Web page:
Wednesday, October 19, 2011

The Outsider

"Olden times cars"
Jerusalem March: as snapped by a 3yo

IT'S BEEN an odd week in Jerusalem. The never-ending Sukkot holiday - there are still two days left, and even then Shabbat looms on Friday night - has turned the city into one big party yet I've been left feeling my ticket got lost in the post.

It's mainly the Jewishness, which all the Sukkot-related customs has underlined since the festival began almost a week ago. It's impossible to step outside and not be reminded about the many ways I don't belong. And I'm not talking about one of the orthodox areas; even the local playgrounds, rich in expats, only serve to underline my outsider status simply because my reasons for being here differ so much from everyone else's. Take the American grandma who deigned to chat to me: her family come every year for Sukkot because her three sons all attended "yeshivas" (religious schools) in Jerusalem.

The influx of tens of thousands of Americans has exacerbated the weirdness: in the city centre, it's more common to hear a Yankee accent than someone speaking Hebrew. What with the vast American presence and Sukkot trappings - the shelters, the orthodox dress code, the constant visits to the temple, palm leaves and lemons in hand - I swear the city resembles a living theme park. Or one of those living history museums that the Americans are so good at, like the one in Plymouth, MA, where the Pilgrim fathers wander round in full 17th century garb. It's an usual town where men in giant busbys and satin frock coats outnumber those in jeans and trainers. By some degree.

The prisoner swap has added to the undercurrent of bizarre. It isn't often the Israelis and Palestinians have cause for concurrent celebrations but this is one of them.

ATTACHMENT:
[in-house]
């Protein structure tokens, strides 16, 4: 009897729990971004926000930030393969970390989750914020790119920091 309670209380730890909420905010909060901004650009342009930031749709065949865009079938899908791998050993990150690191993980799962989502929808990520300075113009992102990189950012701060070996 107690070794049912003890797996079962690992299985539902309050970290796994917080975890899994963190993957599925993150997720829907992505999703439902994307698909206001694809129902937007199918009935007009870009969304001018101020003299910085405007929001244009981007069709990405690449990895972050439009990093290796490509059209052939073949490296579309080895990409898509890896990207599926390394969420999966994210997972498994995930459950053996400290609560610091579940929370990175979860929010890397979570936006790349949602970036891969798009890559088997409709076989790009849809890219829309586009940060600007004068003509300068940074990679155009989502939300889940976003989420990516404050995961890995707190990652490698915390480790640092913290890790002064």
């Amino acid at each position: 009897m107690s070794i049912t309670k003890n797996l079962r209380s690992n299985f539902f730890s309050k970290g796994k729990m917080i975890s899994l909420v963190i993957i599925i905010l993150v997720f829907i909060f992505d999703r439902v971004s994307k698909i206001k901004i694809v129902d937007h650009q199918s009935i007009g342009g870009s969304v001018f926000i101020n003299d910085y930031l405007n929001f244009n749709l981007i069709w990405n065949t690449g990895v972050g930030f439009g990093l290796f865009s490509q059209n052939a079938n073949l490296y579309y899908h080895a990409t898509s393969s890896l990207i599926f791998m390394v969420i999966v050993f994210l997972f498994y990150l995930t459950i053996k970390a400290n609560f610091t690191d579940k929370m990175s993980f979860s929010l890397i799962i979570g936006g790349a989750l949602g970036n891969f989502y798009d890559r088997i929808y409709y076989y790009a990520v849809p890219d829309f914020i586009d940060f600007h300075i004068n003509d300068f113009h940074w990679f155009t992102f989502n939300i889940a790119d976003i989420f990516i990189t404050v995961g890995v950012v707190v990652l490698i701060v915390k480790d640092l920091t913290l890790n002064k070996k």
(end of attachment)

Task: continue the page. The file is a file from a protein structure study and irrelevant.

Despite so much going on around us, it's been hard to find something to join in with. But I thought I'd managed today. The Jerusalem March is a day-long affair that starts with various groups hiking different routes around the city and culminates with the roads in the centre shutting down for a parade. We skipped the hike - I figured I walk most of the city most days anyway - but turned out for the parade, which kicked off a couple of streets from our flat outside the YMCA. It started well: two 1940s Army jeeps, several "olden times" cars, including one "just like the speedy car" he lost the day before (oops), three rubbish trucks (oh, the joy!), two fire engines, and a mini flotilla of motorbikes.

The marching soldiers weren't bad, although luckily Louis isn't the type to get excited by the guns. But then things went downhill. The parade's theme was something about welcoming foreign tourists - presumably to fleece them by charging through the nose for everything - so the procession comprised various different nationality OAPs waving their country's flag and banners praising God while tapping tambourines and shouting how much they love Israel. (Mini point of interest: massive Finnish contingent, small German one.) No wonder Louis wanted to retreat to the Y playground. I'm looking forward to everything getting back to normal, whatever that is, next week.

No comments: